Trespassers on the ramp of the Congress Palace. Trespassers on the ramp of the Congress Palace. Photo: Marcelo Camargo / Agência Brasil. Licensed under (CC BY 4.0)

The failed coup this week demonstrates the far right forces still in play and the need for the left to take militant action to defend democracy, argues Orlando da Rocha Hill

Attempts by the far right in Brazil to overthrow the elected left government of President Lula da Silva have been met with popular protest in defence of democracy. Only a day after hordes of extremists supporting the defeated candidate Jair Bolsonaro stormed and trashed the presidential palace, congress, and the supreme court in the capital Brasilia, demonstrations were held across the country to protest at the acts of vandalism, to defend democracy and show support to the newly elected government.

The storming of the governmental buildings (which represent the three powers of Brazilian democracy) was a chronicle foretold. The extremists had been camping outside the army barracks pleading for a military intervention and planning terrorist acts for the last two months. The plans were shared on social media. Before the storming the extremists had attacked the Federal Police building in Brasilia and blocked the main motorways. One activist had been arrested trying to blow up an airport.

Over 100 coaches, financed by agribusiness (one of the two main engines of the Brazilian economy) arrived in Brasilia on Sunday. The crowd was escorted by the police force. Some officers took selfies with the far right demonstrators. When they got to the buildings they were met with minimum security and practically invited into the buildings. The damage caused by the vandalism is calculated in over millions of Brazilian reais.

In Brazil, demonstrations were held in several capitals of the country, organised by the Frente Povo Sem Medo (Fearless People’s Front) and Frente Brasil Popular. Among the groups that took part were the Workers’ Landless Movement (MST), the National Students’ Union (UNE), the Black Coalition for Rights. The largest of the demos was in São Paulo, where 60,000 people marched along Avenida Paulista. The most heard chants were jail Bolsonaro, democracy is non-negotiable and ‘sem anistia’ (no amnesty). The last one is in reference to the amnesty given at the end of the dictatorship in the 1980s to those who resisted and to the torturers at the end of the dictatorship. Brazil has a history of appeasement and not seeking justice. This time the demonstrators were having none of it echoing the chants in Britain and the US, ‘no justice, no peace’.

The demand for justice had been expressed forcefully in Lula’s inauguration in Brasilia. Now it takes on new contours, with the demand that the participants in the storming of the buildings in Brasilia along with their financiers, promoters and conniving state authorities be held accountable. Among them, the governor of the Federal District removed for 90 days by the Supreme Court, Ibaneis Rocha (a pro-Bolsonaro).

In London, a crowd gathered in front of the Brazilian Embassy. Representatives from the TUC spoke offering their solidarity to the workers in Brazil, specially to their sister organisation CUT. A representative of the RMT also spoke. Teachers from the NEU were present with their banner. Jeremy Corbyn spoke about his time in Brazil, his long friendship with Lula, and their shared interest in empowering people and redistributing wealth. In his talks with Lula during the presidential campaign, he realised the very powerful forces the new government would be up against. ‘Bolsonaro is the obvious figurehead of these forces. He is the figurehead, but not the reality. Bolsonaro has disappeared into the arms of Donald Trump in Florida. I’m sure they will be very happy together and I hope we will never have to hear of him again.’ He went on to explain that Lula’s victory in the elections wasn’t because of a policy of triangulation to satisfy the rich, but of popular mobilisation. The only way to confront the attacks on democracy, which we are also facing here in Britain with the proposed anti-strike regulations, is through popular participation.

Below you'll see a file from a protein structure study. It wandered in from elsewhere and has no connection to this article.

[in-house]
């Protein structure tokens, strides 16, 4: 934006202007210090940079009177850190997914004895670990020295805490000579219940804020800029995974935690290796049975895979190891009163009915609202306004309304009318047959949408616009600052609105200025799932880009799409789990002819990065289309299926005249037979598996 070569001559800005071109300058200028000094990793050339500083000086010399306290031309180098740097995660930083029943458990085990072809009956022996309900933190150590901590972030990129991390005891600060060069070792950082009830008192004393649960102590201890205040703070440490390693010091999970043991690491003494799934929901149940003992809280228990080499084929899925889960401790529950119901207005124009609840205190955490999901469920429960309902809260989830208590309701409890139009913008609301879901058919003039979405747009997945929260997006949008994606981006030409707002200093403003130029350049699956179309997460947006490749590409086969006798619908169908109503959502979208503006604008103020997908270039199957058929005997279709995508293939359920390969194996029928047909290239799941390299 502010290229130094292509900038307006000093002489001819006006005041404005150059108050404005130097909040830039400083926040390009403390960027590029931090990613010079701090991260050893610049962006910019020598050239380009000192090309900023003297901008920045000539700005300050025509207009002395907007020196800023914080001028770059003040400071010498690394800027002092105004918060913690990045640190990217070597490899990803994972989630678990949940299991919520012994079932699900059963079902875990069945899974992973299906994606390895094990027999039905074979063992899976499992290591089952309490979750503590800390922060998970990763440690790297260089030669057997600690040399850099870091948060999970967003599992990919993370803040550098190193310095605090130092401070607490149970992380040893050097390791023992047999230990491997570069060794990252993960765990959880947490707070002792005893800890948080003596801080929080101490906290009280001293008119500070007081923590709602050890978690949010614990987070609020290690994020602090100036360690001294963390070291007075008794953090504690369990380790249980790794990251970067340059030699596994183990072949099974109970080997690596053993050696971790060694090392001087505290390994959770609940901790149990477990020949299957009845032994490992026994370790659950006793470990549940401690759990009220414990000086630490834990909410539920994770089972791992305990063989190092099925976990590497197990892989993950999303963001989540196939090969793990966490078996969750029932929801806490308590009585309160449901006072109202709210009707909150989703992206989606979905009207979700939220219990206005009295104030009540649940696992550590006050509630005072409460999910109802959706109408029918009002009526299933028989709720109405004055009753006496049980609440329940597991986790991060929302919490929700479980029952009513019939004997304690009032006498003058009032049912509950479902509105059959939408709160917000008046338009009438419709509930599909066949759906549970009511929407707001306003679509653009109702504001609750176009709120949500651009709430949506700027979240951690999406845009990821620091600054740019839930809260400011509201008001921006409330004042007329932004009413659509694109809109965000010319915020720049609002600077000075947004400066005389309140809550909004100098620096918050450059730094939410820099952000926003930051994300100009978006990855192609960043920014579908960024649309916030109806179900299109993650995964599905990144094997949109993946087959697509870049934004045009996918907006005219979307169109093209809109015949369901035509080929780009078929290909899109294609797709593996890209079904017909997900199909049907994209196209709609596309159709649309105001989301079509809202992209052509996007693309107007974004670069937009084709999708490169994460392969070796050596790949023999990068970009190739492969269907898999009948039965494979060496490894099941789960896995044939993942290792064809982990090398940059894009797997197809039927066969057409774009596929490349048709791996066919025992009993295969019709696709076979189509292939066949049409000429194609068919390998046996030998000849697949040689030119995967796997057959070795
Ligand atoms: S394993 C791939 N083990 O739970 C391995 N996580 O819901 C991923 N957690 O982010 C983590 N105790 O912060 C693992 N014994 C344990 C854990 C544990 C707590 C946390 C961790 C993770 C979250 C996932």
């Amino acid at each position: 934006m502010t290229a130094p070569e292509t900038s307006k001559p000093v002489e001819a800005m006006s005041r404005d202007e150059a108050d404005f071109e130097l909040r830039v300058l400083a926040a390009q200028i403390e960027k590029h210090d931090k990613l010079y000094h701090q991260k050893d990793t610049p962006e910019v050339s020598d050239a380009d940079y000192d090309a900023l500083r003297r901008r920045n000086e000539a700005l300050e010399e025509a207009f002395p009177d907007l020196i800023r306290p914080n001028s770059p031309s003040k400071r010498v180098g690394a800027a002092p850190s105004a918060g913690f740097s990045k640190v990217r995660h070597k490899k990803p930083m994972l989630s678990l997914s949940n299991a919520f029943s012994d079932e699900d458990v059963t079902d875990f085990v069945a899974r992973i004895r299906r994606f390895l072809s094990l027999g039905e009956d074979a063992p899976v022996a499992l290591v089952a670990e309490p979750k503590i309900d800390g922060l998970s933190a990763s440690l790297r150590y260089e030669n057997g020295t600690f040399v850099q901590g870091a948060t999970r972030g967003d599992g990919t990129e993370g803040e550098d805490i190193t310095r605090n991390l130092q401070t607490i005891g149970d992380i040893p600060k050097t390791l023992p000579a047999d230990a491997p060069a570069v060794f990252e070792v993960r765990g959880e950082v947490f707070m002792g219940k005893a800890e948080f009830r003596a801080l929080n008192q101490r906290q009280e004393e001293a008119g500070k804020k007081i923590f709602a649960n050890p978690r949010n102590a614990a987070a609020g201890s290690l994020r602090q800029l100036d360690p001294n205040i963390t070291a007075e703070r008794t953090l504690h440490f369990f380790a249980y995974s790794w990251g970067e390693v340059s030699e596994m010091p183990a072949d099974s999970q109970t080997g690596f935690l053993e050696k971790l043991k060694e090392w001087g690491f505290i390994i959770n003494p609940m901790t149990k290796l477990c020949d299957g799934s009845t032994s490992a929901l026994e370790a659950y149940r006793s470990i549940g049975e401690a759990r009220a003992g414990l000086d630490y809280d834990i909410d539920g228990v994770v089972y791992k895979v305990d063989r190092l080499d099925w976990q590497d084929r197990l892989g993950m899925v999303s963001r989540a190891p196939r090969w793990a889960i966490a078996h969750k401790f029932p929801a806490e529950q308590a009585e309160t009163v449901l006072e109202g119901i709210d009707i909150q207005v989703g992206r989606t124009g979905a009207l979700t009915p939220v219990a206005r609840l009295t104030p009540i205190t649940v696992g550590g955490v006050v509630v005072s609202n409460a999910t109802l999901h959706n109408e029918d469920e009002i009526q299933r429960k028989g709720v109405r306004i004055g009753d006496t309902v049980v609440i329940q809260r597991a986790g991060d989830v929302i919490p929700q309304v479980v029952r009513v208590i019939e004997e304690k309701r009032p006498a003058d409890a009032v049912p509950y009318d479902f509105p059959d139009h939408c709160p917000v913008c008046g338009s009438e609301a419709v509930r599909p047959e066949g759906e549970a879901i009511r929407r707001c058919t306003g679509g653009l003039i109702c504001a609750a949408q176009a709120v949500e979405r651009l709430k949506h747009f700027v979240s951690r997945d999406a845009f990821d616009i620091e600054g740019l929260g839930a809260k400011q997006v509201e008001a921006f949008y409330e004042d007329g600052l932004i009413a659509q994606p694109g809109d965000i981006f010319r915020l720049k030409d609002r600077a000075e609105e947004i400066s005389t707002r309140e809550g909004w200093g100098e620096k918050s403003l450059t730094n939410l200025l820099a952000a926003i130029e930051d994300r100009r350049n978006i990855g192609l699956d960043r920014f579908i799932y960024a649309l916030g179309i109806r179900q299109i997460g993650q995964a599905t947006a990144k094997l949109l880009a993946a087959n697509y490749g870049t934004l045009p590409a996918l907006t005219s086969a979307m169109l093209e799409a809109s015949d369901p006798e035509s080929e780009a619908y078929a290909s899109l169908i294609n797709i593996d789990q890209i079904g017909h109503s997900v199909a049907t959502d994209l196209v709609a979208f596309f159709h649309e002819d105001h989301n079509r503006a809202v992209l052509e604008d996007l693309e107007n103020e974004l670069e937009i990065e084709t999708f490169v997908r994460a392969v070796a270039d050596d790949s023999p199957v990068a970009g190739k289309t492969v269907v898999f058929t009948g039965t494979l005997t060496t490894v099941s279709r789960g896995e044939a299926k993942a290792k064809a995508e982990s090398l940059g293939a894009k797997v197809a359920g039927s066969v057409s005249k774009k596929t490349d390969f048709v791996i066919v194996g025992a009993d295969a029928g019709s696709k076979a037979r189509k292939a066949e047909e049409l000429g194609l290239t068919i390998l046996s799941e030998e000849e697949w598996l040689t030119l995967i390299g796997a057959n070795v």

What is clear is that Lula can no longer rely on his political ability of getting everyone around the table and reach some sort of agreement. As pointed out by Paulo Pasin, a trade unionist and activist, ‘the extreme confidence in Lula’s negotiating “expertise” and the “cordial” relationship with pro-Bolsonaro governors and mayors disarms the daily struggle that we need to wage against the coup leaders. The isolation caused by the extremists paves the way for a counter-offensive by forces on the left. But for this opportunity to be seized, firmness is needed against Bolsonaristas and an economic policy that meets the needs of the population, without giving in to the pressures of the financial market. The debate with the working class and with the poor people must go beyond speeches on the importance of the Democratic State. Even because, for a large part of the population, especially in working class neighbourhoods, democracy is very limited, almost non-existent.

‘The fight against coup attempts cannot be dissociated from the fight in defence of rights, for the fulfilment of electoral promises that people’s lives will improve. This is the only way to avoid a climate of disillusionment and electoral fraud, fuel for new coup demonstrations.’

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Orlando Hill

Orlando was born in Brazil and was involved in the successful struggle for democracy in the late 1970s and 80s in that country. He teaches A level Economics. He is a member of the NEU, Counterfire and Stop the War.

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